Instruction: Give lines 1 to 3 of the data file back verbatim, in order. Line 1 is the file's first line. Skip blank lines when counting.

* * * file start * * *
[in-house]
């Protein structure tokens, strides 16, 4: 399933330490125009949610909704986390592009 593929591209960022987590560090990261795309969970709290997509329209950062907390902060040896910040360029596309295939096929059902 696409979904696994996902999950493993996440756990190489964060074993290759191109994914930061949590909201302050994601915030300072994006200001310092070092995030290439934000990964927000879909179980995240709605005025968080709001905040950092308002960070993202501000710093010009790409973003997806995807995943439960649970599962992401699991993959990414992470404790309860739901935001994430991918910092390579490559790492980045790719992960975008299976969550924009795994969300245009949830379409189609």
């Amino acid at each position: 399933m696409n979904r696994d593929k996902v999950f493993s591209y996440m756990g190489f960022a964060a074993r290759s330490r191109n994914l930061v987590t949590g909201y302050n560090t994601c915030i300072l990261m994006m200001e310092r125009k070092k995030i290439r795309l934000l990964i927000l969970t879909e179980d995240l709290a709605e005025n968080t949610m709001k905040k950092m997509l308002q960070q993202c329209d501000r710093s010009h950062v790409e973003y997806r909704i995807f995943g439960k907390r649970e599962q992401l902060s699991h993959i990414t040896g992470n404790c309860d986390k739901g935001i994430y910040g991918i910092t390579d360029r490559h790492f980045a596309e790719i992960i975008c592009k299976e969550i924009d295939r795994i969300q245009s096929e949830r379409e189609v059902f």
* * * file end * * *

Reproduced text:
[in-house]
């Protein structure tokens, strides 16, 4: 399933330490125009949610909704986390592009 593929591209960022987590560090990261795309969970709290997509329209950062907390902060040896910040360029596309295939096929059902 696409979904696994996902999950493993996440756990190489964060074993290759191109994914930061949590909201302050994601915030300072994006200001310092070092995030290439934000990964927000879909179980995240709605005025968080709001905040950092308002960070993202501000710093010009790409973003997806995807995943439960649970599962992401699991993959990414992470404790309860739901935001994430991918910092390579490559790492980045790719992960975008299976969550924009795994969300245009949830379409189609």
């Amino acid at each position: 399933m696409n979904r696994d593929k996902v999950f493993s591209y996440m756990g190489f960022a964060a074993r290759s330490r191109n994914l930061v987590t949590g909201y302050n560090t994601c915030i300072l990261m994006m200001e310092r125009k070092k995030i290439r795309l934000l990964i927000l969970t879909e179980d995240l709290a709605e005025n968080t949610m709001k905040k950092m997509l308002q960070q993202c329209d501000r710093s010009h950062v790409e973003y997806r909704i995807f995943g439960k907390r649970e599962q992401l902060s699991h993959i990414t040896g992470n404790c309860d986390k739901g935001i994430y910040g991918i910092t390579d360029r490559h790492f980045a596309e790719i992960i975008c592009k299976e969550i924009d295939r795994i969300q245009s096929e949830r379409e189609v059902f």